Many Christians have balked at his abrasive approach to faith and his heated debates with those pro-religion.  As a Christian, I became interested in his thoughts on death and dying as related to his own experience and what this would look like for somebody who does not believe in any kind of higher power or afterlife.  In fairness to his experience, I wanted to read the book from a point of listening and understanding rather than with defense or critique.  In addition, I have read through parts of his great Atheist manifesto, God is Not Great:  How Religion Poisons Everything, to better understand his worldview. 

Mortality is Hitchens attempt to starkly and actively view and participate in his own death, unfettered by the trappings and hopes of religion.  In fact, in God is Not Great, he attributes the popularity of religion to a fear of death.  “Religious faith is, precisely because we are still-evolving creatures, ineradicable.  It will never die out, or at least not until we get over our fear of death, and of the dark, and of the unknown, and of each other.[1]  He often referred to this experience as “living dyingly.”[2]  Even the cover, the title mortality in plain white contrasted against a black background with his name in gray, emits an air of uncompromising stark challenge to the reality of life and death.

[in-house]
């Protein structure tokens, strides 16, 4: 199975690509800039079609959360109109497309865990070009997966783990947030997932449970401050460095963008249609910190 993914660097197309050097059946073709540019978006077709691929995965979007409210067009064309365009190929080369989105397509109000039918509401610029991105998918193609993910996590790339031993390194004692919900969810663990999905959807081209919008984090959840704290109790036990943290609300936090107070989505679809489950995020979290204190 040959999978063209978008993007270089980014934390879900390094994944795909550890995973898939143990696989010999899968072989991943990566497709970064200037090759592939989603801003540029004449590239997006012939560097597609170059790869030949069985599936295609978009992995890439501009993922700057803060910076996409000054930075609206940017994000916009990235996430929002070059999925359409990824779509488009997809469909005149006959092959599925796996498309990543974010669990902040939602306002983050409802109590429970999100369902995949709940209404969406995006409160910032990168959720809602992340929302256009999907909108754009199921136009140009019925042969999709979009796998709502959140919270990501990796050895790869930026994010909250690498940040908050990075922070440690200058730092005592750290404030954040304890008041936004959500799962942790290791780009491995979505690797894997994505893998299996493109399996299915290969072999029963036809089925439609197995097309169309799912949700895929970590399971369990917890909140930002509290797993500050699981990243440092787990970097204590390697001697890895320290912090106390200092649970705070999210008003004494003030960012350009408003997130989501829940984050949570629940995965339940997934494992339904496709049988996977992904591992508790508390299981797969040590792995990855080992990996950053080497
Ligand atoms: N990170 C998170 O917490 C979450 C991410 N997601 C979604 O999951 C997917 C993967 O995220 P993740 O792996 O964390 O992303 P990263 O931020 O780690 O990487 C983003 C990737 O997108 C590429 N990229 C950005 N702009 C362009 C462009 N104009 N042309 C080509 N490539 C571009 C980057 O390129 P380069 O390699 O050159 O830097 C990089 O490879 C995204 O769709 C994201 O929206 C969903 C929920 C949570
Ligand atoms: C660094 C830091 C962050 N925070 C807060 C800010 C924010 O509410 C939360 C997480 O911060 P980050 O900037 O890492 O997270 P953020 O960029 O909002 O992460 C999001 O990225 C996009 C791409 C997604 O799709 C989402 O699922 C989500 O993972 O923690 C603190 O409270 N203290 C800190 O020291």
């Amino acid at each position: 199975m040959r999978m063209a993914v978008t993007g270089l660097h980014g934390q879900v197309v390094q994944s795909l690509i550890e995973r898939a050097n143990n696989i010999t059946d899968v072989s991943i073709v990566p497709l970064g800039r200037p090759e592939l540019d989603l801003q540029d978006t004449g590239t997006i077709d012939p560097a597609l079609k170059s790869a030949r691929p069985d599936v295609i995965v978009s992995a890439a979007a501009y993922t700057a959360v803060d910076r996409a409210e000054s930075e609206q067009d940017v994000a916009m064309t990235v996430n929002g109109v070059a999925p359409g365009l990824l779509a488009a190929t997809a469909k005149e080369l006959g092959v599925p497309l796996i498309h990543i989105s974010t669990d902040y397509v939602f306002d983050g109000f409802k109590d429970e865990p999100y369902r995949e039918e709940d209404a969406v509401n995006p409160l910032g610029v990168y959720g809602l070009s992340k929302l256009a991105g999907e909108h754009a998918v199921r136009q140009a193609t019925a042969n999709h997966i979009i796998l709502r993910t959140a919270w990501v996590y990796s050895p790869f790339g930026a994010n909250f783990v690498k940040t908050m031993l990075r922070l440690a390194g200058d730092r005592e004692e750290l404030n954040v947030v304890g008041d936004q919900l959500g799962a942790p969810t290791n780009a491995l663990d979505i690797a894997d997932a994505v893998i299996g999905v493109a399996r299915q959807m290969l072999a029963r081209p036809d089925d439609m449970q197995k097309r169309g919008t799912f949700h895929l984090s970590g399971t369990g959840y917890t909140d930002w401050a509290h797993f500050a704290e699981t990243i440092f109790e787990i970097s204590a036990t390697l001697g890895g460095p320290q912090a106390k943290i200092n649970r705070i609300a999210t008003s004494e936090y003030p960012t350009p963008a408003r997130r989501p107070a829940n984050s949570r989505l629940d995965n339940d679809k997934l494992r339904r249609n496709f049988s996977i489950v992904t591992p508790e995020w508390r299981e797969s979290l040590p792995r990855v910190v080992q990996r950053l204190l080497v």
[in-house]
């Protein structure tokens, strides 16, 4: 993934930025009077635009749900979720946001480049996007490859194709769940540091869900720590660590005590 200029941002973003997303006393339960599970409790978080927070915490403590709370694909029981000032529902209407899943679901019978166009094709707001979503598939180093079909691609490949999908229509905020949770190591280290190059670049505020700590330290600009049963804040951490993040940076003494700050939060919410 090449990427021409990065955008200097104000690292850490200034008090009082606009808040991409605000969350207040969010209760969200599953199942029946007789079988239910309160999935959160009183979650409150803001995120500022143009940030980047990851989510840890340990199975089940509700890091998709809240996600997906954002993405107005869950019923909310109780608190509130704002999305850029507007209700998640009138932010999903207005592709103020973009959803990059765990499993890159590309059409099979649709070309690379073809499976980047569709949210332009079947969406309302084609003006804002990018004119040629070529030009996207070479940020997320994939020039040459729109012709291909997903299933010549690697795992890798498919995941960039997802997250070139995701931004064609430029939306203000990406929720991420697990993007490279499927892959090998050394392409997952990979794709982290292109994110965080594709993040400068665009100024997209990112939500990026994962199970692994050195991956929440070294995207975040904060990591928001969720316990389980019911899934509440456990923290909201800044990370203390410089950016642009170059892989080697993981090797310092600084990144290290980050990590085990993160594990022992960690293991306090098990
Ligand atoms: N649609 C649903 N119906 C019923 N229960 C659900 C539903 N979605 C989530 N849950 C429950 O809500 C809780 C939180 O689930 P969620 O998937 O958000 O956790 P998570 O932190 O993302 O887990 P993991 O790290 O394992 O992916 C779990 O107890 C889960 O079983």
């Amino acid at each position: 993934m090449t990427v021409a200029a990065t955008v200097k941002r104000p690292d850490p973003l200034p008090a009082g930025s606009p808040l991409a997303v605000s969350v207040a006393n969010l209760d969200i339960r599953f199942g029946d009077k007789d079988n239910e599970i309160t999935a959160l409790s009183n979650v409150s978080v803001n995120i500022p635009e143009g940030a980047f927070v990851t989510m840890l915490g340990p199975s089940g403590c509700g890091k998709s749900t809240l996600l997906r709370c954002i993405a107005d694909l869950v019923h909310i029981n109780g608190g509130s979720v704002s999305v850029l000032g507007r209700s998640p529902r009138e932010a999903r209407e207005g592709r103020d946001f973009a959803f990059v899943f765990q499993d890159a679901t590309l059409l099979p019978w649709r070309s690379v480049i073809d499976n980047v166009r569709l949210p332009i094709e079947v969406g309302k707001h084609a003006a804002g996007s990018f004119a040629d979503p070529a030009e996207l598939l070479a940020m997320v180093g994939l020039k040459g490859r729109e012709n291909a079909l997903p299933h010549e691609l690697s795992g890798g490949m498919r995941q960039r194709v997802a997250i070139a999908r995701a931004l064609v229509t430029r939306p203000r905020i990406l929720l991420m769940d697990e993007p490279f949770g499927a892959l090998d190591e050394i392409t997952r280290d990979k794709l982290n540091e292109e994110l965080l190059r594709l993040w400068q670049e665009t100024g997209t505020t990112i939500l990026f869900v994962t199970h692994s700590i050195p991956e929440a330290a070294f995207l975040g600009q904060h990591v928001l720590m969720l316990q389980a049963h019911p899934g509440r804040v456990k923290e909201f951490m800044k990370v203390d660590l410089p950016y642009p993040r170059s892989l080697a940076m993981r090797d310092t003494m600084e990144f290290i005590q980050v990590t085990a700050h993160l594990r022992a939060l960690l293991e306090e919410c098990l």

The chapters in the book represent the chronological advancement of his cancer and the various issues that arise with continued medication, loss of function, and grappling with Mortality, all a part of living in what he called “Tumortown.” 

Mortality begins with Hitchens recounting the experience of discovering that he may have some kind of cancer.  “I have more than once in my time woken up feeling like death.  But nothing prepared me for the early morning in June when I came to consciousness feeling as if I were actually shackled to my own corpse.”[3]  From there he describes traveling to the hospital and the various tests that showed he had esophageal cancer, which would spread to the lymph nodes and eventually invade his entire body.  This was eighteen months before he would eventually succumb to the ravaging effects of cancer.